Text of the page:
More California counties are trying to put some bite behind public health orders as hospitalizations and positive tests for the coronavirus continue rising in many parts of the state.
In the San Francisco Bay Area, Marin and Napa county officials this week approved fines ranging from $25 to $500 for individuals violating public health orders, including failing to wear masks. Businesses will face fines up to $10,000. Supervisors in adjoining Sonoma County were considering a similar move Thursday.
In Marin, the fines will be imposed based on “risks to public health, previous warnings, lack of good-faith efforts to comply, and increased revenue generated from noncompliance,” the county said.
San Diego County, the state's second-most populous, will form a Safe Reopening Compliance Team designed to get local code enforcement departments working together to pursue public complaints of health mandate violations. However it wasn't clear whether law enforcement would begin writing more tickets in the county where the main policing strategy has been asking for voluntary compliance.
The virus has surged in many parts of California, which on Wednesday surpassed New York as the state with the most confirmed cases. Another 12,000 cases were added Thursday,, bringing the state total to 425,000
There also were 157 deaths reported Wednesday, the state's highest daily total.
Gov. Gavin Newsom called it a “grim milestone."
“We cannot afford to ignore #COVID19, or simply hope it goes away. We have to take action,” Newsom tweeted. “Your actions can literally save lives."
Daily death counts vary widely because of differences in how quickly local health officials report fatalities. On Sunday, for example, the state reported just nine deaths, the second-lowest total since April 1.
Hospitalizations and intensive care patients have been rising steadily. yet both dipped Wednesday, with hospitalizations dropping by 345 to 6,825. But that still is more than double the total in mid-June.
While Newsom has acknowledged the difficulty of enforcement for 40 million residents, he continued to urge people to obey social distancing and mask-wearing requirements — and stay home. Public health officials fear many of the new cases come from close contact at social gatherings, especially among young people.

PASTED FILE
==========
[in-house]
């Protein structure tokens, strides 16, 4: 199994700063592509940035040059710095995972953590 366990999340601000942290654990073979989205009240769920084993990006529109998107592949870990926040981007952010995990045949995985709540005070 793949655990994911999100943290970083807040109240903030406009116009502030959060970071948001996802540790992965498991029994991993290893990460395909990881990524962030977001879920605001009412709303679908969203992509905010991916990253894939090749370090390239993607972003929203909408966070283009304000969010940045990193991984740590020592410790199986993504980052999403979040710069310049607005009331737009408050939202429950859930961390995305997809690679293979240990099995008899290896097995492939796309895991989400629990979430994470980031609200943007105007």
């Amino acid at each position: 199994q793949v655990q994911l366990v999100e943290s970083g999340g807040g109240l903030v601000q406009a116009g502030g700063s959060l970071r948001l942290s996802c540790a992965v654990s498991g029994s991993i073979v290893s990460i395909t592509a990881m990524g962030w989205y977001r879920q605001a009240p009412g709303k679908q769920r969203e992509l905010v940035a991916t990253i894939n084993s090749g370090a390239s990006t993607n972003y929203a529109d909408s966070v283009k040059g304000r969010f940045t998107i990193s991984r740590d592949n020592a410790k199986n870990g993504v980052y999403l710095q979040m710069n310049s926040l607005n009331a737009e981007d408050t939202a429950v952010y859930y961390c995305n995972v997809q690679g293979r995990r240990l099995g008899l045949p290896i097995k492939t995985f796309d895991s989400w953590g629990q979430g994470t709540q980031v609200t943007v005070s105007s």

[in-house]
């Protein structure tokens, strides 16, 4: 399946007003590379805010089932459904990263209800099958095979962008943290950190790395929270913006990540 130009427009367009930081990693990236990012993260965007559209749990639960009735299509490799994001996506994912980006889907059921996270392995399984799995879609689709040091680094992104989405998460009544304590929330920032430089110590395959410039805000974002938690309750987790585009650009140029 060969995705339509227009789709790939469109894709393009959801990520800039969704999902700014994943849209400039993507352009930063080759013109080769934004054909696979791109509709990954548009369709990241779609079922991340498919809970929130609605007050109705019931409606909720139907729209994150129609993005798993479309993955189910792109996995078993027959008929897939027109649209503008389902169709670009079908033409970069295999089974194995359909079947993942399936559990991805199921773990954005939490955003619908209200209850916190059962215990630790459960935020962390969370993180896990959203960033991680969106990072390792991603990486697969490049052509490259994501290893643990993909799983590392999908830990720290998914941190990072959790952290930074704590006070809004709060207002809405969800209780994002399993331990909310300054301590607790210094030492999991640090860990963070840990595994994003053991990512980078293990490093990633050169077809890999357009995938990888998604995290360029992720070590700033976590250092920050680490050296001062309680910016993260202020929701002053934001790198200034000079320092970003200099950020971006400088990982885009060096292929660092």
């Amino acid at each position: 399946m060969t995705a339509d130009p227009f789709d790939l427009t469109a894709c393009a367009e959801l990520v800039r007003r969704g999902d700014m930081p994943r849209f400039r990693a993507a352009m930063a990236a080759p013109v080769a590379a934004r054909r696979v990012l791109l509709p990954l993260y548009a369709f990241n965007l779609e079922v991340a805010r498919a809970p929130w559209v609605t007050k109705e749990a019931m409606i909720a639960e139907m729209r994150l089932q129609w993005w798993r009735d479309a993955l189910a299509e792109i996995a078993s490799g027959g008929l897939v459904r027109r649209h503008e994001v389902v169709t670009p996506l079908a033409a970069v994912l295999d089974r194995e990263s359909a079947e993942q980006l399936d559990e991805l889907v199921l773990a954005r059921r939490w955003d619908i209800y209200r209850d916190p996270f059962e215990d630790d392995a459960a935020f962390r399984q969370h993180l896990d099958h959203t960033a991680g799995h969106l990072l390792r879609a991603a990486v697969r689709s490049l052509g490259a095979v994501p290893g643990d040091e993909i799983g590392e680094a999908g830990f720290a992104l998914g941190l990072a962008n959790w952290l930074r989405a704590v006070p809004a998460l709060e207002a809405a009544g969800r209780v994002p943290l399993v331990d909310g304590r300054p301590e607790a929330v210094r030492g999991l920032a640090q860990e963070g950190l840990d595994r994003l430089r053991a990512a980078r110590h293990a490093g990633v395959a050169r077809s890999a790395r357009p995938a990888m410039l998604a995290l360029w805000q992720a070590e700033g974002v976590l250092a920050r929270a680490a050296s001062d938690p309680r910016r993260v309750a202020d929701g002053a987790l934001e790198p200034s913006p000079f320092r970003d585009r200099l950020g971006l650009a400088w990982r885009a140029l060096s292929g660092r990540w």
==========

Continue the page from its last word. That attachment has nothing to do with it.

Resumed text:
The spike in cases came after much of California's economy was reopened in May and June following nearly three months under a stay-at-home order that forced most businesses to close. Newsom has reimposed some closures, shutting down bars and indoor dining statewide, and ordering malls, gyms and other indoor businesses to close in 36 counties with the most troubling virus case increases.
Hundreds of state strike teams have fanned out across California in recent weeks to check businesses for violations of health mandates. Nearly 844,000 businesses have been contacted via in-person visits, phone calls, and emails since the effort began on July 2, but only 99 citations have been issued, said Brian Ferguson, a spokesman for California’s Office of Emergency Services.
The inspectors are from Alcohol Beverage Control, the Division of Occupational Safety and Health, the Board of Barbering and Cosmetology and other state licensing entities. There are no specific enforcement goals or quotas, Ferguson said.
“The goal is to protect public health and safety in communities with a high prevalence of COVID-19,” he said.
Los Angeles County, the state's most populous with 10 million people, will issue fines starting at the end of August to businesses that are non-compliant. The penalties could range from $100 for the first offense to $500 and a 30-day permit suspension for multiple offenses, LA County Health Officer Dr. Muntu Davis said.
“This plan — while some may consider it punitive or harsh — is really about finding a path to reopen our economic sectors again with the stronger enforcement tools to ensure that our collective health and economy are protected,” Davis said.
Since March 26, Los Angeles County restaurants, one grocery store, one pool and 67 other businesses were shut down for violations of health orders, officials said.
Some officials say counties should take more extreme measures, including reimposing strict shelter-in-place orders. State Sen. Steve Glazer, a Democrat who represents part of Contra Costa County in the San Francisco Bar Area, said Thursday that every county with a positive test rate higher than 2% should require people to stay home except for essential trips. That would apply to almost every county in the state.
“Requiring a new shelter-in-place statewide is the type of shock to the population that in my view is required to get this virus back under control,” he said.
That threshold is far lower than the 8% positive test rate the state used last spring as one of the benchmarks determining whether a county could reopen more of its economy. The state’s 7-day average positive test rate hit 8% on Thursday.
Glazer also wants a mandatory 14-day quarantine for anyone entering California from another state or country with a positive test rate higher than 2%.
For most people, the new coronavirus causes mild or moderate symptoms, such as fever and cough that clear up in two to three weeks. For some, especially older adults and people with existing health problems, it can cause more severe illness, including pneumonia, and death.